🔼The name Beth-ashbea: Summary
- House Of The Oath
- From (1) the noun בית (beth), house, and (2) the verb שבע (shaba'), to take an oath.
🔼The name Beth-ashbea in the Bible
The name Beth-ashbea occurs only one time in the Bible, in the genealogy of Judah. 1 Chronicles 4:21 tells of "the families of the house of the linen workers לבית אשבע ..". The letter ל means here "at" and בית (beth) means house.
There's a bit of a dispute on whether Beth-ashbea is the name of a place, or whether Ashbea is the name of a man of Judah, who ran a linen factory. In case of the latter, the sentence would become a bit awkward: "the families in the house of the linen workers at the house of Ashbea," but the Vulgate opted for this, and so do some later translations (KJV, Darby, JSP, ASV, Young), while others don't and read Beth-ashbea (NAS) or Beth Ashbea (NIV).
🔼Etymology of the name Beth-ashbea
The name Beth-ashbea obviously consists of two parts. The first part is the familiar word בית (bayit or beth in compounds), meaning house:
The noun בית (bayit) means house. It sometimes merely denotes a domestic building, but mostly it denotes the realm of authority of the house-father, or אב (ab). This ab is commonly the living alpha male of a household, but may very well be a founding ancestor (as in the familiar term the "house of Israel"). The אב (ab) may also be a deity, in which case the בית (bayit) is that which we know as a temple.
In the larger economy, a house interacts with other houses. These interactions are governed by the אב (ab), or "father" and executed by the בנים (benim), or "sons": those people living in the house, irrespective of any biological relation with the אב (ab). The "sons" combined add up to אם ('em), which means both "mother" and "tribe".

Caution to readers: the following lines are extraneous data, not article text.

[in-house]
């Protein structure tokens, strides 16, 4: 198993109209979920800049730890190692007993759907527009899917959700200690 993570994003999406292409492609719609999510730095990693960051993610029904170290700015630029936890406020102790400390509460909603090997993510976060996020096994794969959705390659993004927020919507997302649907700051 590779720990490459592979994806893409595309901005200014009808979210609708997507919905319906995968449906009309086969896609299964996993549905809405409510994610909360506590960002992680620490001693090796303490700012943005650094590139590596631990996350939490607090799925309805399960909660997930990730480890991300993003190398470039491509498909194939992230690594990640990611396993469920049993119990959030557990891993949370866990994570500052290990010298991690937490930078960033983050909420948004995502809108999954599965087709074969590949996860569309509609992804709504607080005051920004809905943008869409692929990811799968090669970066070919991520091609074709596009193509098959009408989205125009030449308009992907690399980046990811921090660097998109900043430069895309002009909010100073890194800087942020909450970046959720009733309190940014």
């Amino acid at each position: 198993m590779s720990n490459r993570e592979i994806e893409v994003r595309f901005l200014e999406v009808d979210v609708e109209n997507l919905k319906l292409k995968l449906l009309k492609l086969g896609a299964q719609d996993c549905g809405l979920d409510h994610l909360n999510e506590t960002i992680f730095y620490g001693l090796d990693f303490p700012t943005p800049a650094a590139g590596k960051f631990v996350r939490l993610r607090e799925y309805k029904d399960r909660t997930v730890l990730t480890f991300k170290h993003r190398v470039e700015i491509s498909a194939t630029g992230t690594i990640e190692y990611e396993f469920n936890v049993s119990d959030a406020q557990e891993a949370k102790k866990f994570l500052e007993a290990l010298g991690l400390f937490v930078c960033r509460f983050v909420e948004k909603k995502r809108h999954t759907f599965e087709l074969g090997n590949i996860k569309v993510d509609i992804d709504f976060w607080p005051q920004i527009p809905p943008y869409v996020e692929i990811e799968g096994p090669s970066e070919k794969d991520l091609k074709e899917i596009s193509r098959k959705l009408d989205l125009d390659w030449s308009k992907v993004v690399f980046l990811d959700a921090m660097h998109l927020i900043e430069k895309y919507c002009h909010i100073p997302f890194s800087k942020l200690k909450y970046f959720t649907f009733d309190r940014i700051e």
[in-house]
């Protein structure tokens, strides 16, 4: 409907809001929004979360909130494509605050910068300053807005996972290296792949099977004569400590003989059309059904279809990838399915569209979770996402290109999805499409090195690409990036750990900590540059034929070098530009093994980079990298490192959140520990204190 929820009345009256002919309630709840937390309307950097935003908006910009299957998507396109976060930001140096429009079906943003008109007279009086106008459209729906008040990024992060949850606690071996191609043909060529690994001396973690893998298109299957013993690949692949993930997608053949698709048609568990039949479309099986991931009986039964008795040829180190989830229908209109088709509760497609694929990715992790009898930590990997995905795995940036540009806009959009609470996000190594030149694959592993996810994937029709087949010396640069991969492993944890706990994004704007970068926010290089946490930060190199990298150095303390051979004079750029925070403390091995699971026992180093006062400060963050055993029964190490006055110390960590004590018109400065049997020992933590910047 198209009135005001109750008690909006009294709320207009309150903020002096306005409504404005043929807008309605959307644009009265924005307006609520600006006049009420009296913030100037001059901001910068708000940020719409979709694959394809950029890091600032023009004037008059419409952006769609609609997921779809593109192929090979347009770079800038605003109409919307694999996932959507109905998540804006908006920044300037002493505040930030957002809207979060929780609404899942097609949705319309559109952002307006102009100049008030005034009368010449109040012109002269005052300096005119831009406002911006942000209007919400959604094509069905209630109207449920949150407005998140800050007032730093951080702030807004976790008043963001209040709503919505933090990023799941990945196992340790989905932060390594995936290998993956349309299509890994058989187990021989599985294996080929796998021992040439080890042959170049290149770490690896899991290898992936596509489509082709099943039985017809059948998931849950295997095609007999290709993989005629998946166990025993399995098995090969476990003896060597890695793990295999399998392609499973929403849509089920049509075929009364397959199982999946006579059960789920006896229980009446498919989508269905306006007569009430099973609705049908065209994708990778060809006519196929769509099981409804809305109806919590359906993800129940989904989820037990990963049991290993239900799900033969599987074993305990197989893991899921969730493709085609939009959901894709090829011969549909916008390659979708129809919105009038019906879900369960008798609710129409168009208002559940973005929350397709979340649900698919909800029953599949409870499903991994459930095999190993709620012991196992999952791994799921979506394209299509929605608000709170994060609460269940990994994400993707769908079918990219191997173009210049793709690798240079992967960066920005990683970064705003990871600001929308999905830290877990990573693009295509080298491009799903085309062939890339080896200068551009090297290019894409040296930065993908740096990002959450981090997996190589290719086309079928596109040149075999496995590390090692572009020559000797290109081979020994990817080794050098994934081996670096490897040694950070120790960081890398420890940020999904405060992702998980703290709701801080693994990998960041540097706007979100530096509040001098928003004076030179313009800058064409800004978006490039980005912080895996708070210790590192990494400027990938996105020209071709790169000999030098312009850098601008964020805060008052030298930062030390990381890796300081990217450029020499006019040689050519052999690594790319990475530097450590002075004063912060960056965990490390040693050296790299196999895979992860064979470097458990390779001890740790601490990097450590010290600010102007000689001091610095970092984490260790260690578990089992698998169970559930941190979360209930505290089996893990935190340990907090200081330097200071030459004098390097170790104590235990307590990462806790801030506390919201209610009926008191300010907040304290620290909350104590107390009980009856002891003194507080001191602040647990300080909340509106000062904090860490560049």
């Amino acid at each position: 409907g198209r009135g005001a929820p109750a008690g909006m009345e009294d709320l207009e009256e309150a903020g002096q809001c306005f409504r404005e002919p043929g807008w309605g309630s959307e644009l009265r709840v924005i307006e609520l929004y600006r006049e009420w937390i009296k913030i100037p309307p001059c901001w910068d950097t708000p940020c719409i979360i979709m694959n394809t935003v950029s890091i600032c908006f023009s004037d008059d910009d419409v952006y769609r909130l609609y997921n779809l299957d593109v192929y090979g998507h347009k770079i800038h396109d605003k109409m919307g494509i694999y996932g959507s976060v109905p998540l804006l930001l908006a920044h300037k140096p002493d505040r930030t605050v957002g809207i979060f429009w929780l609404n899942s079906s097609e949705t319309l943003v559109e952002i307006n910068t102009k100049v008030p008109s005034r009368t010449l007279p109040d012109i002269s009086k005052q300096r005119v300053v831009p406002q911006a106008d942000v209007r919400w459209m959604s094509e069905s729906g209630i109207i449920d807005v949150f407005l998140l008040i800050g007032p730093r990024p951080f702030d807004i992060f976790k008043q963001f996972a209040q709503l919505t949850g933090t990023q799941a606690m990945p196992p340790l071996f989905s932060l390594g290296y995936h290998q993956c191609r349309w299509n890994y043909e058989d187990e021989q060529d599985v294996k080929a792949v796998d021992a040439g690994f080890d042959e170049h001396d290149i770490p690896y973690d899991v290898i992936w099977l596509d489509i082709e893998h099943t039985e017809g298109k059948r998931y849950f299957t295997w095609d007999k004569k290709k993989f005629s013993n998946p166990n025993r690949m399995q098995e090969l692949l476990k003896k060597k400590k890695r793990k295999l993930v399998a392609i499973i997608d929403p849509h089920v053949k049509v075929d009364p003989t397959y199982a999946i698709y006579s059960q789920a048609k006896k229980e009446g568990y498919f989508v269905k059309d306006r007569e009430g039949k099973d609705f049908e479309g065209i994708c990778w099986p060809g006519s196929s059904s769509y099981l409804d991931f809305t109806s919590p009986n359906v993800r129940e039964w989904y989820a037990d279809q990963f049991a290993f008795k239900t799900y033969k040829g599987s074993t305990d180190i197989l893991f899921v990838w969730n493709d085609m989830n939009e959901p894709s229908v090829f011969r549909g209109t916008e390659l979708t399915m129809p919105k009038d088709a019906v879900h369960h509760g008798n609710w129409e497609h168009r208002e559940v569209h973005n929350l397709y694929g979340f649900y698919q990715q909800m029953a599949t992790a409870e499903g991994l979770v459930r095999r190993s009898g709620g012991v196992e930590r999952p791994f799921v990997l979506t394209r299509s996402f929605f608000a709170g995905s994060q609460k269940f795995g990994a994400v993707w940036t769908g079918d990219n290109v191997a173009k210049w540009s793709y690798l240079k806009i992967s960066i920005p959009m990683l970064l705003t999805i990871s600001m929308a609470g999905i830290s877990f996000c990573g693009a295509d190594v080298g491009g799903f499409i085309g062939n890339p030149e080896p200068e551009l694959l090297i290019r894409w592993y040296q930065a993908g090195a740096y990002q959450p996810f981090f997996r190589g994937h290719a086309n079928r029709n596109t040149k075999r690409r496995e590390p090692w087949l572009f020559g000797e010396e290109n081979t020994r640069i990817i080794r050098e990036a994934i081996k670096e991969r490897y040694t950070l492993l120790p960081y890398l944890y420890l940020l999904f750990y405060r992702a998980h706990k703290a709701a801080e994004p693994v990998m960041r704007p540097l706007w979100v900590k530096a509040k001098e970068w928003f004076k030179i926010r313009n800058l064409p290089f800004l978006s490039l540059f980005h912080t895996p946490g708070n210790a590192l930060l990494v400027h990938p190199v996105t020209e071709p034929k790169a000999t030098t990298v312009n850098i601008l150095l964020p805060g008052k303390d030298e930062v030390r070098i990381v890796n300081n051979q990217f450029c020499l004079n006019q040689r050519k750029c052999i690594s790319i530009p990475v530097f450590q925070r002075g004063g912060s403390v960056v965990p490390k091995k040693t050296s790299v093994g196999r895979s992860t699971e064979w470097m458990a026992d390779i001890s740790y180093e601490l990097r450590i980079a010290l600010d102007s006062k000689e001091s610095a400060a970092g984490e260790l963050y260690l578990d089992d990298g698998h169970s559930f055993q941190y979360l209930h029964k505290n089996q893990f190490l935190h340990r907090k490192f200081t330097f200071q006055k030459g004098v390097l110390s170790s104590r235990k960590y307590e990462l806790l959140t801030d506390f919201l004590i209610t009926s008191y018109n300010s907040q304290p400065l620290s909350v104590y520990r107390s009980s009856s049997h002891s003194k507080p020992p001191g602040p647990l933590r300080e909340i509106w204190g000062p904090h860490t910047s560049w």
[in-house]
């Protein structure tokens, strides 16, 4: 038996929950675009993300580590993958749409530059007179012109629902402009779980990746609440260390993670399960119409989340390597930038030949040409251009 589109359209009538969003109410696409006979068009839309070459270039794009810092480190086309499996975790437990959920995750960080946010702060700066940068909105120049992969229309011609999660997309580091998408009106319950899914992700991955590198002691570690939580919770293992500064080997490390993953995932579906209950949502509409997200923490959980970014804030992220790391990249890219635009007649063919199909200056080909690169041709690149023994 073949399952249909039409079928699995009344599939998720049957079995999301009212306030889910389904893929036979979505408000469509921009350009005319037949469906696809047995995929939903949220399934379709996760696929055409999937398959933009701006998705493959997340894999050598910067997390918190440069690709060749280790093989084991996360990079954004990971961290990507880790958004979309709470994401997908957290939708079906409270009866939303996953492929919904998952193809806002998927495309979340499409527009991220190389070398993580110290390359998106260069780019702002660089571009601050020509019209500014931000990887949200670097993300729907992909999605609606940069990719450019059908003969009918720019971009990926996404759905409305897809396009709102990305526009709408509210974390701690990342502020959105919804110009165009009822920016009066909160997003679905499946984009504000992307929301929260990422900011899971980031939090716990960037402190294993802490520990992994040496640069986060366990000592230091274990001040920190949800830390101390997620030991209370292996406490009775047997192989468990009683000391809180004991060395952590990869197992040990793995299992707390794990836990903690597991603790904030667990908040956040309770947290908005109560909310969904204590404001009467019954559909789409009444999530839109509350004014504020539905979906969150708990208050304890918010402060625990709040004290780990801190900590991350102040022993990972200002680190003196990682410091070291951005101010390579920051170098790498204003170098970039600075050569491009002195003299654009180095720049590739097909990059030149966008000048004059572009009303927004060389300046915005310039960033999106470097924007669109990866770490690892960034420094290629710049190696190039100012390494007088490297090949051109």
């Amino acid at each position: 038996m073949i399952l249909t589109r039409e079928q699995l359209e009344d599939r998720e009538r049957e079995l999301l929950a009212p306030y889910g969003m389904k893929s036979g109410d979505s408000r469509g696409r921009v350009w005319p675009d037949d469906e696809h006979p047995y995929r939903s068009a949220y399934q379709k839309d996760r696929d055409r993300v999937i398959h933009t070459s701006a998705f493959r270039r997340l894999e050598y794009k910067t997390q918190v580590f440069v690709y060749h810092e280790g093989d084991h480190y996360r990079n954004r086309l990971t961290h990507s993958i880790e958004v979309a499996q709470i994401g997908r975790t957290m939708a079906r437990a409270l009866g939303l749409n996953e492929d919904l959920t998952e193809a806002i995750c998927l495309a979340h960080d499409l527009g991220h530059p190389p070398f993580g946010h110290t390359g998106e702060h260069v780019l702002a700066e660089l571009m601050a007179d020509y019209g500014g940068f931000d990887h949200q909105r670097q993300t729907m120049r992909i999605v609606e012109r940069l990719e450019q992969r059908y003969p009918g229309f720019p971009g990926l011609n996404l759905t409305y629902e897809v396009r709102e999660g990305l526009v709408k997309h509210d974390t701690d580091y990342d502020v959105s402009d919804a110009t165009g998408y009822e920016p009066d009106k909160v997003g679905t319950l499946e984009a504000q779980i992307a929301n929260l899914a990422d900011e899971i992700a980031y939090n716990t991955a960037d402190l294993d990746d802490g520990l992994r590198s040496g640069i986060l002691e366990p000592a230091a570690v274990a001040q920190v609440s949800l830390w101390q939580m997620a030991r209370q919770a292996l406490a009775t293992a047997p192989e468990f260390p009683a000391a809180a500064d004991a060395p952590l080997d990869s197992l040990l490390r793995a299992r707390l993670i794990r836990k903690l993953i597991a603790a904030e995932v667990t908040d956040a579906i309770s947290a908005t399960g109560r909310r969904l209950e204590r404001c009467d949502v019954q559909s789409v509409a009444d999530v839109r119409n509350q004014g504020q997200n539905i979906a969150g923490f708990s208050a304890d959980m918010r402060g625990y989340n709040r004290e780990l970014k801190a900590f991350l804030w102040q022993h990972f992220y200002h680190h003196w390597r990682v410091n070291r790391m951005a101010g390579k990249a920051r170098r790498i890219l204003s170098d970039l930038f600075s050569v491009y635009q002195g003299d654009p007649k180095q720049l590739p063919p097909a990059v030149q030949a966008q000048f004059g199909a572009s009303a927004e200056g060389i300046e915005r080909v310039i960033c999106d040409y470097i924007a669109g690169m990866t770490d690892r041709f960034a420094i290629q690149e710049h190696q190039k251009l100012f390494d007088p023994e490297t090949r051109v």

The second part of our name comes from the verb שבע (shaba'), meaning to swear or take an oath:
The root שבע (sb'), which in modern medieval times became pointed as שׁבע (shaba'), has to do with the number seven and the act of binding with an oath (i.e. with a proverbial seven seals or seven bonds).
Nouns שבע (sheba') and שבעה (shib'a) mean 7 and their plural שבעים (shib'im) means 70. The dual form שבעתים (shib'atayim), means sevenfold or seven times. Adjectives שביעית (shebi'it) and שביעי (shebi'i) mean seventh.
The noun שבע (sheba'), meaning seven, became the verb שבע (shaba'), meaning to bind with an oath. Subsequent nouns שבועה (shebu'a) and שבעה (shebu'a) mean oath.
The identical root שבע (sb'), which in modern medieval times became pointed as שׂבע (saba'), means to be sated or satisfied, either with food and such or with any act, deed, quality or phenomenon. Nouns שבע (soba'), שבע (saba'), and שבעה (sab'a or sib'a) mean satiety, fullness, contentment and so on.
NOBSE Study Bible Name List (which is based on the NAS) features an entry for Beth-ashbea but nevertheless blatantly ignores the beth-part, and reads Let Me Call As Witness for a meaning of Beth-ashbea. Jones' Dictionary of Old Testament Proper Names is old-school, treats Ashbea as a personal name, and reads I Adjure for its meaning.
BDB Theological Dictionary — also old-school — appears to make a typo, but it's not clear where the error lies. On page 78a it reads "אשׁבע v. שׁבע. p. 959f," but on page 959 begins BDB's discussion of the letter שׂ, with at half a column in, the root שׂבע. Our name אשׁבע is neither mentioned on page 959-and-on, nor does it occur on page 987-and-on, where BDB discusses the verb שׂבע.